He stayed at
WLIB until 1963 having started another gospel program
the Gospel Train in 1959. But he was slowly spending more and more of his productive time promoting gospel music. He continued to work in radio and gospel promotion into the 1970s. He even became the first black man to book a show at Carnegie hall.  That is a lot of firsts for one man.  He died in 1988. More
here. George L. Hiss wrote the definitive book on him: The Joe Bostic Story: First Black American Radio Announcer. But definitively George L. Hiss is wrong.

Jack L. Cooper

http://ionenewsone.files.wordpress.com/2011/03/jacklcooper.jpg

Most historians name  Jack L. Cooper as the first black American radio announcer. Cooper was called in one article "The God-Father of Black Radio."  It's well deserved. His program, "The All Negro Hour ", debuted November 3, 1929 on
WSBC-AM in Chicago. This late 1929 start is where the debate begins. There is no firm start date on Joe Bostic.  It's just dated usually to after his college graduation and assumed to be in early 1930. It's close to Cooper, but probably about six  months after.

WSBC has the oldest call letters in all of Chicago. It's pretty sad that it's now relegated as a brokered ethnic station.  This really could have been a heritage brand.
W.S.B.C. stands for
World
Storage
Battery
Company. the station began broadcasting in 1925 from the hotel Crillion. It was founded by Joseph Silverstein.  It began as an ethnic station with various slots playing Greek, Polish, Italian or other programming for first generation immigrant groups.  Silverstein just wanted to sell batteries, race was irrelevant. It's why he hired Cooper.  To a pure capitalist it was just another demographic. it sounds cynical now, but at the time it was a very liberal position. In 1930 racial discrimination was a civic duty.

In the 1930s it was located at 2400 W. Madison St. in Chicago with co-owned
WGRB-AM and
WCDB-AM. The All Negro Hour ran at 5:00 PM on Sunday nights. It ran once a week initially but expanded to a Weekday 2-hour program. The program aired until 1935. Over his career, Cooper also broadcast over
WHFC-AM,WWAE-AM,WBEE-AM, and
WAAF-AM all in Chicago.Cooper had previously done advertising and sales for the
Chicago Defender newspaper, a daily that targeted African-American readership.

It's interesting to note that Cooper's first radio gig wasn't in Chicago.  It's the Chicago gig that gets him the certified credit for first black radio announcer but he was on air before that. But that gig has a questionable date.  Most sources cite  a year between 1922 and 1925. but the station is always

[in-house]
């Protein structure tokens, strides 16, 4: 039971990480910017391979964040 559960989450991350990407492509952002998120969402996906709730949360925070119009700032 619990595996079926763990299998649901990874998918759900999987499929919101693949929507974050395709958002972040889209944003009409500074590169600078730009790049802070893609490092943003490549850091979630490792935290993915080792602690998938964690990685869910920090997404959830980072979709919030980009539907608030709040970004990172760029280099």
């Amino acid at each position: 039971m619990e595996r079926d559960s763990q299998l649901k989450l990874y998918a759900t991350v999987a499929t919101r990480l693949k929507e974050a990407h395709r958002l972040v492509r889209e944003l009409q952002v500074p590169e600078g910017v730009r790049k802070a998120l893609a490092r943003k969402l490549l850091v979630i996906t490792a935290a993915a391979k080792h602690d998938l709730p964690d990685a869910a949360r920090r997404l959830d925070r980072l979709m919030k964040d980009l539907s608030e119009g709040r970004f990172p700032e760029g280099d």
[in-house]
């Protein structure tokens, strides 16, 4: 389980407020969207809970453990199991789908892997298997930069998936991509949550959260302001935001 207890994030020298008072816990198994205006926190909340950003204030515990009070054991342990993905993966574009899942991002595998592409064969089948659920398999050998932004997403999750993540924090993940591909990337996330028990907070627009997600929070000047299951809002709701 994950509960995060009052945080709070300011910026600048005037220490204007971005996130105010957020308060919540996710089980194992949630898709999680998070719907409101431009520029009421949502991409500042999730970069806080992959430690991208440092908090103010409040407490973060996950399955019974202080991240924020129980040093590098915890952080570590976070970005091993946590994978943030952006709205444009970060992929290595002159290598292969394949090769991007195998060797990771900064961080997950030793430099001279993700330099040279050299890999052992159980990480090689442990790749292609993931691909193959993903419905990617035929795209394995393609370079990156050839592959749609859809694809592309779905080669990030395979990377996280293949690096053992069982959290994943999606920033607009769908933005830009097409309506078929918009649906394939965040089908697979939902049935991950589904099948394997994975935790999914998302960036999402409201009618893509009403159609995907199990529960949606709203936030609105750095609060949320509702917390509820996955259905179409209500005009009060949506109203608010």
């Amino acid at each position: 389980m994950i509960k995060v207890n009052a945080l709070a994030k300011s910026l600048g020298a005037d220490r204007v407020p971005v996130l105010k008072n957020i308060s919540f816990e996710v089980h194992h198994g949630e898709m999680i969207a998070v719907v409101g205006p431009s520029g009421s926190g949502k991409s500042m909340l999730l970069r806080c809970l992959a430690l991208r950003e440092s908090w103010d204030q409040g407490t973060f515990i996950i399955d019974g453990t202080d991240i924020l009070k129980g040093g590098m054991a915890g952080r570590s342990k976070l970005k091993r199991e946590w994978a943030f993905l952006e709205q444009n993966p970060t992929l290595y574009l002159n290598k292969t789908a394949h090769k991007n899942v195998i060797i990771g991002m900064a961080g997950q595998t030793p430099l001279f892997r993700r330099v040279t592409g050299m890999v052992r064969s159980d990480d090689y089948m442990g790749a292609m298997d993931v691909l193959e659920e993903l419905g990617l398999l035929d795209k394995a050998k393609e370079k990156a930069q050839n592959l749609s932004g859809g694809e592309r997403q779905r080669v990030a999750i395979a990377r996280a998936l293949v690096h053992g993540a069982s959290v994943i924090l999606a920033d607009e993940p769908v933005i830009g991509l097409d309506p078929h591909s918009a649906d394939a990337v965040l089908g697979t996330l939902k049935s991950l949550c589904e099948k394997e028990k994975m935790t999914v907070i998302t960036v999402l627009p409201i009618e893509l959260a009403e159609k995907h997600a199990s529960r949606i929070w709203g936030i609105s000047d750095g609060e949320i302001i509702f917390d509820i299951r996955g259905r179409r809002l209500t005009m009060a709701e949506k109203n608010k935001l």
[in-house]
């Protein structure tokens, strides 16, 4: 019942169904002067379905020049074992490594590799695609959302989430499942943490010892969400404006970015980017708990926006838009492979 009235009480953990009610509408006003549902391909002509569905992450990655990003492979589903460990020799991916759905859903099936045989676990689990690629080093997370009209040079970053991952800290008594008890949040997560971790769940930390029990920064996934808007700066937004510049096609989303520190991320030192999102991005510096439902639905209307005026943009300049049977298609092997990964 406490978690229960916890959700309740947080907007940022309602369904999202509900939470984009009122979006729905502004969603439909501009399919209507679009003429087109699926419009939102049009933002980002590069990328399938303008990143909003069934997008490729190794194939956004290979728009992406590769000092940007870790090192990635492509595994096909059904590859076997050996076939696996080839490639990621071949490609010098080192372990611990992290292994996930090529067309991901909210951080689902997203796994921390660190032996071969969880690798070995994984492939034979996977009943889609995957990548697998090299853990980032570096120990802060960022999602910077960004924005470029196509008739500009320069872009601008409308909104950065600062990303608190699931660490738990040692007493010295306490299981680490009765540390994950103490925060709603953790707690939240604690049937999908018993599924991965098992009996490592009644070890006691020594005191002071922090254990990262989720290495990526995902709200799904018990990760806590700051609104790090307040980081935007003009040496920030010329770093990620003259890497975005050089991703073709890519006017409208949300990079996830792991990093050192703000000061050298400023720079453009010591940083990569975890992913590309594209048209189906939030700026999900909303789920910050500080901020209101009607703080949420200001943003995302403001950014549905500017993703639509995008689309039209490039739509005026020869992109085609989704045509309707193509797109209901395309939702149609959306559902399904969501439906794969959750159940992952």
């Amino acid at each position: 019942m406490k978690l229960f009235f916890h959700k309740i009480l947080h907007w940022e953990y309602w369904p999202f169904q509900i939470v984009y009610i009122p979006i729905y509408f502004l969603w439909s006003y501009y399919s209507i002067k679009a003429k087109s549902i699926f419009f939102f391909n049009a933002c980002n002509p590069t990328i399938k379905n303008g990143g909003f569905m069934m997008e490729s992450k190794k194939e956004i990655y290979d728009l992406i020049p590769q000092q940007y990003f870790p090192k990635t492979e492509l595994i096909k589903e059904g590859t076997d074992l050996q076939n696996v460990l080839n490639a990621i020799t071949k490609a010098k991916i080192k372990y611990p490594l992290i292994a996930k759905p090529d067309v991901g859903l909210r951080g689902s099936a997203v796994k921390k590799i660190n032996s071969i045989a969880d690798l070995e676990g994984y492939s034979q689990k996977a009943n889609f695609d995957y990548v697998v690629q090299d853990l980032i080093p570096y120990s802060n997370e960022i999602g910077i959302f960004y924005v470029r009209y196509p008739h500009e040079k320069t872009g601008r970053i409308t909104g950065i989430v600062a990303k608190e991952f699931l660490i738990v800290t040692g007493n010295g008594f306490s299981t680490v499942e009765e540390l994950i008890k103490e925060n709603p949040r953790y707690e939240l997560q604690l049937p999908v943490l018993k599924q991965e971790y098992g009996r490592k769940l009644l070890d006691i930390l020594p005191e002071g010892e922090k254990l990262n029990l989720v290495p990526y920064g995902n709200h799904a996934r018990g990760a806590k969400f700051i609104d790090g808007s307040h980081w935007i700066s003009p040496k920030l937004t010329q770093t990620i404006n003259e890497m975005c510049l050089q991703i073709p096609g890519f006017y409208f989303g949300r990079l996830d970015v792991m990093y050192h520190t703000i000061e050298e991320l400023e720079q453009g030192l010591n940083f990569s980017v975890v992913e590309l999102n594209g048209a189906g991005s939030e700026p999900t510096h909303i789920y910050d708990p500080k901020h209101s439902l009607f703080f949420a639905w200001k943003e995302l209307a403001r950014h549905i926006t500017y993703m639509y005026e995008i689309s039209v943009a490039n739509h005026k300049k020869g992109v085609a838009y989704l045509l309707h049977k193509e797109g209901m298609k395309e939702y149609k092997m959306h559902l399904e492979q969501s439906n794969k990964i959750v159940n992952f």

640 WCAP-AM in Washington D.C.  But that gig wasn't as successful as the Negro Hour.
WCAP, like much of the nation at that time was segregated. He actually had to enter the station from a rear door.WCAP was a share-time with
WRC-AM and was founded by the Chesapeake and Potomac Telephone Company.  It only existed from about 1923 to July 1926.Occam's razor trims off the early 1922 date.. but the rest are still possible. (I favor the 1924 date.)

Cooper certainly didn't go straight for radio.  He was born in 1888 in Memphis, TN. He quit school in the 5th grade to support his family. Similar to Bostic, Cooper was big on sports. He boxed as a welterweight and played amateur baseball. He even spent some time in vaudeville as a song and dance man. It was that vaudeville material that got him on the air at
WCAP doing comedy skits. It also was probably that experience that got him into the Chicago Defender initially as a theater critic.

In his mid sixties health problems led to a case of permanent blindness. He retired from radio in 1959. he died in January 1970 at the age of 81.  In 1975, the Chicago Park District declared 4.3 acres of land in the West Pullman neighborhood as Cooper Park, named for the first black radio announcer: Jack L. Cooper.

 

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Lucky Cordell Biography








Disc jockey Moses "Lucky" Cordell, affectionately known as "The

Baron of Bounce," was born in Grenada, Mississippi, on July 28,
1928, to Grace and Moses Cordell. At age three, his mother died
unexpectedly and his family moved to Chicago. Cordell attended
Chicago Public Schools and graduated from Dunbar Technical High
School in 1946. Shortly after graduation, Cordell joined the
U.S. Army, serving in the Special Services Branch. While in the
military, Cordell developed his theatrical ability. He received
an honorable discharge in 1948. He was hired at WGES as a disk
jockey in 1952 to work under Al Benson.

http://4.bp.blogspot.com/_KY1Ez0TsjN8/SQ2V2ibOhnI/AAAAAAAAGl4/Y_vR_ZNbDZE/s400/1031354718.jpg